The Dark Descent edited by David G. Hartwell

I really hate I missed the chat on this one.  There’s nothing like discussing such things with people who have actually read it, too, or at least thought it was a good idea that the stories were even written.  Believe it or not, some people don’t really like or care to discuss horror. 

For instance, I tried to discuss the short story The New Mother with a friend of mine, and all she did was listen politely and give the occasional requisite response of, “Oh, really?”  I knew she was just being polite, but I was really moved by the sheer horror of this story of bad little children whose mother abandoned them and was replaced by a monster “new” mother.  Both she and I have a slew of little ones at home, and while I was actually contemplating how such events might have affected my own kids, she didn’t see the point.  So I went further about how so many of the fairy tales we were told and tell our kids are really terrible when you really think about it.  I even rattled off the names of Disney movies we both let our kids watch over and over again that are really full of horror.  I even told her how I thought thinly veiled threats of, “Wait till Daddy comes home,” were fraught with scariness, in painting Daddy as some sort of being to be afraid of.  Finally, I just stopped and changed the subject.  I was fighting a losing battle:  she just didn’t care how intriguing I found these horror stories.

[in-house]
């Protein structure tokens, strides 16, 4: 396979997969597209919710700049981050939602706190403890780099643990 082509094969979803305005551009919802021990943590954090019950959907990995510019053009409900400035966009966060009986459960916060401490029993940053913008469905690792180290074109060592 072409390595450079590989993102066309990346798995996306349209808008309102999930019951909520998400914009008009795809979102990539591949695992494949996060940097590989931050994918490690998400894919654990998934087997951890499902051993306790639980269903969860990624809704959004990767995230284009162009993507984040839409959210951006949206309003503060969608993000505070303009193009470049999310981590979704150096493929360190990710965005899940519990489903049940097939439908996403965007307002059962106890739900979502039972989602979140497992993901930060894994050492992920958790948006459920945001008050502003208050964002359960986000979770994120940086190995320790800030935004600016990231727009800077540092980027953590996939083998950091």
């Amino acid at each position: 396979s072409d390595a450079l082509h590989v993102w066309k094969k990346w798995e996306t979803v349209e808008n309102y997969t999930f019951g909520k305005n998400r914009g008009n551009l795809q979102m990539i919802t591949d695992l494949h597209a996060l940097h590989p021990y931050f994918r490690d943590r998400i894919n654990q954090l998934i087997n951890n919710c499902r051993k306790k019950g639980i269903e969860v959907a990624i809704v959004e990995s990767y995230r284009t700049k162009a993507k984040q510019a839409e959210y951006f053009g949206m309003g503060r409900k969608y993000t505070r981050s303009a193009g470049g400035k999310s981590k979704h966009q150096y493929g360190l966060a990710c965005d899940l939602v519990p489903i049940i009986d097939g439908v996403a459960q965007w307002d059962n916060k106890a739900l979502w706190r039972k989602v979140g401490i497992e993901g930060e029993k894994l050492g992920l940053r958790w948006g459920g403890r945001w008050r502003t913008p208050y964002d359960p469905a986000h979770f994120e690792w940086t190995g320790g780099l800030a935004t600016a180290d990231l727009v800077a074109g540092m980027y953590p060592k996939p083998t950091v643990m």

And I blamed the increasing violence and progressing scientific discovery of our times for her disinterest.  How can something as menial as a monster mother with a wooden tail be frightening when Sunday school teachers are abducting and killing children?  And how could the science of a reincarnated man re-living his own death as in There’s a Long, Long Trail A-Winding be scary when the previously unthought of idea of using cloned animal cells in the near future is actually now a reality?  Little girl eating wolves and orphaned Disney characters have nothing on the real life terror facing us and our children on a daily basis.

But then, I defer to Stephen in Danse Macabre  when he talks of fantasy replacing these real life terrors, so that we can focus on the make believe world and forget the one we live in.  And I really get it now.  We will continue to tell the horror stories and write the horror novels because we need them.  We have to have an escape, and though quite horrible at times, the fiction is at least escapable in a way real life will never be.  A naughty child can escape the wrath of Daddy by behaving properly.  A child can escape having his parent killed by doing what the parent tells him in the first place instead of getting himself almost stamped to death where his father will have to rescue him.  The conclusion of a fictional terror usually brings about resolution, where true crimes may never be solved.  This was truly a lightbulb moment, when I understood this function of horror in a different way.

So maybe I’ll get off my soap box and start writing.  You know, for the salvation of humanity and all that.

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About rjjoseph

I am a Texas based writer who must produce words to exorcise the voices that will never quiet until I give them their due.
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